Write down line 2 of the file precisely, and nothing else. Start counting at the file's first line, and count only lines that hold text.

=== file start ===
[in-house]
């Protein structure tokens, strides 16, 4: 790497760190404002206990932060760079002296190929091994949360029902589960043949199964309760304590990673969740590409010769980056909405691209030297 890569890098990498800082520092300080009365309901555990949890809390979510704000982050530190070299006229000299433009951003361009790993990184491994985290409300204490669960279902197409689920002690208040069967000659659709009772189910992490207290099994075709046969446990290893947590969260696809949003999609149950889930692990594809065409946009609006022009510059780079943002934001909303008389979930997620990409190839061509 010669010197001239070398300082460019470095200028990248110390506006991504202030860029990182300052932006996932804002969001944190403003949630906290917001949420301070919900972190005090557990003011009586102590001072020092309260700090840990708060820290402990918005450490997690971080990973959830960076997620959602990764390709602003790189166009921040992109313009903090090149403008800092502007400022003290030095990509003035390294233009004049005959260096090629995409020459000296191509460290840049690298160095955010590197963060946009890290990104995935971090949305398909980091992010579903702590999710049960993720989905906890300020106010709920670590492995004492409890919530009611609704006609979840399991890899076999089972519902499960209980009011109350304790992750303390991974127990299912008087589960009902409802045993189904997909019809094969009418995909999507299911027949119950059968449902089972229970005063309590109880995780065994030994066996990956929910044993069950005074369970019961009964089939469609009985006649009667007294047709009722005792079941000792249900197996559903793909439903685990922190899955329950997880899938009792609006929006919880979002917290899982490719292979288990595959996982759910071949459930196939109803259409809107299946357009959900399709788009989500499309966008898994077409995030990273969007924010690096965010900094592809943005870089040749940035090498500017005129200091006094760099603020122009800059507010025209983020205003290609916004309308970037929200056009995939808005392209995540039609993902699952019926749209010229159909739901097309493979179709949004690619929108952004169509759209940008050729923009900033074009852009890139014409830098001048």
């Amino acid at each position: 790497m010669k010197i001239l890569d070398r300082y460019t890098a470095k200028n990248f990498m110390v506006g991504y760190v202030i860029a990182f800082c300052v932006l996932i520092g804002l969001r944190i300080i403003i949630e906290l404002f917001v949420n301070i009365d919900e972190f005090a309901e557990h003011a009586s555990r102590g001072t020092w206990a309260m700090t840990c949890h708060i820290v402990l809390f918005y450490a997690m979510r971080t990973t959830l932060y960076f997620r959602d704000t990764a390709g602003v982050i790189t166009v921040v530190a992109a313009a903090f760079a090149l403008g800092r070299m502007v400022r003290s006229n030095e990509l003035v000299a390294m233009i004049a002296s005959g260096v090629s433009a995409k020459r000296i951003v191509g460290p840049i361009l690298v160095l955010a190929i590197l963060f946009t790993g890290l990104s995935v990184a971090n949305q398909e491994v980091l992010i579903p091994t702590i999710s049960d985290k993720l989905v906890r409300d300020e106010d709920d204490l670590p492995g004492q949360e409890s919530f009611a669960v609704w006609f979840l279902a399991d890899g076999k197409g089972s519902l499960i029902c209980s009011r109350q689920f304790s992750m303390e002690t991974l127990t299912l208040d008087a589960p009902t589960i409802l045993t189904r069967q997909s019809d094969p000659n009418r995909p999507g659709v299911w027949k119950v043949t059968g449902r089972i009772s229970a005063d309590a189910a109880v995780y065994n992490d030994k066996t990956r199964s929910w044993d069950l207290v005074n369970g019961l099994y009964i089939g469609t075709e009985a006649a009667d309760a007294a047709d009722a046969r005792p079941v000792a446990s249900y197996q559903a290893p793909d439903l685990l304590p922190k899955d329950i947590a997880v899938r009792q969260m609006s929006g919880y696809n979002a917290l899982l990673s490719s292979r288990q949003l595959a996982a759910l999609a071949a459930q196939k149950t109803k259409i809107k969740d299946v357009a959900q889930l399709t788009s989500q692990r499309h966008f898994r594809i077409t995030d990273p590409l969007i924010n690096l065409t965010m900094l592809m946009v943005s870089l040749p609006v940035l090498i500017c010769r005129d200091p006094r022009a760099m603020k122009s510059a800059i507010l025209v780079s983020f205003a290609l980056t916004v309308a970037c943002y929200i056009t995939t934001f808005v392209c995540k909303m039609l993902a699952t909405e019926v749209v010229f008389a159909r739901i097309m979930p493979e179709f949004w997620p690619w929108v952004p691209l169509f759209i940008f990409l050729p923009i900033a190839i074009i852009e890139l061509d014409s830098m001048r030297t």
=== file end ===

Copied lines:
């Protein structure tokens, strides 16, 4: 790497760190404002206990932060760079002296190929091994949360029902589960043949199964309760304590990673969740590409010769980056909405691209030297 890569890098990498800082520092300080009365309901555990949890809390979510704000982050530190070299006229000299433009951003361009790993990184491994985290409300204490669960279902197409689920002690208040069967000659659709009772189910992490207290099994075709046969446990290893947590969260696809949003999609149950889930692990594809065409946009609006022009510059780079943002934001909303008389979930997620990409190839061509 010669010197001239070398300082460019470095200028990248110390506006991504202030860029990182300052932006996932804002969001944190403003949630906290917001949420301070919900972190005090557990003011009586102590001072020092309260700090840990708060820290402990918005450490997690971080990973959830960076997620959602990764390709602003790189166009921040992109313009903090090149403008800092502007400022003290030095990509003035390294233009004049005959260096090629995409020459000296191509460290840049690298160095955010590197963060946009890290990104995935971090949305398909980091992010579903702590999710049960993720989905906890300020106010709920670590492995004492409890919530009611609704006609979840399991890899076999089972519902499960209980009011109350304790992750303390991974127990299912008087589960009902409802045993189904997909019809094969009418995909999507299911027949119950059968449902089972229970005063309590109880995780065994030994066996990956929910044993069950005074369970019961009964089939469609009985006649009667007294047709009722005792079941000792249900197996559903793909439903685990922190899955329950997880899938009792609006929006919880979002917290899982490719292979288990595959996982759910071949459930196939109803259409809107299946357009959900399709788009989500499309966008898994077409995030990273969007924010690096965010900094592809943005870089040749940035090498500017005129200091006094760099603020122009800059507010025209983020205003290609916004309308970037929200056009995939808005392209995540039609993902699952019926749209010229159909739901097309493979179709949004690619929108952004169509759209940008050729923009900033074009852009890139014409830098001048």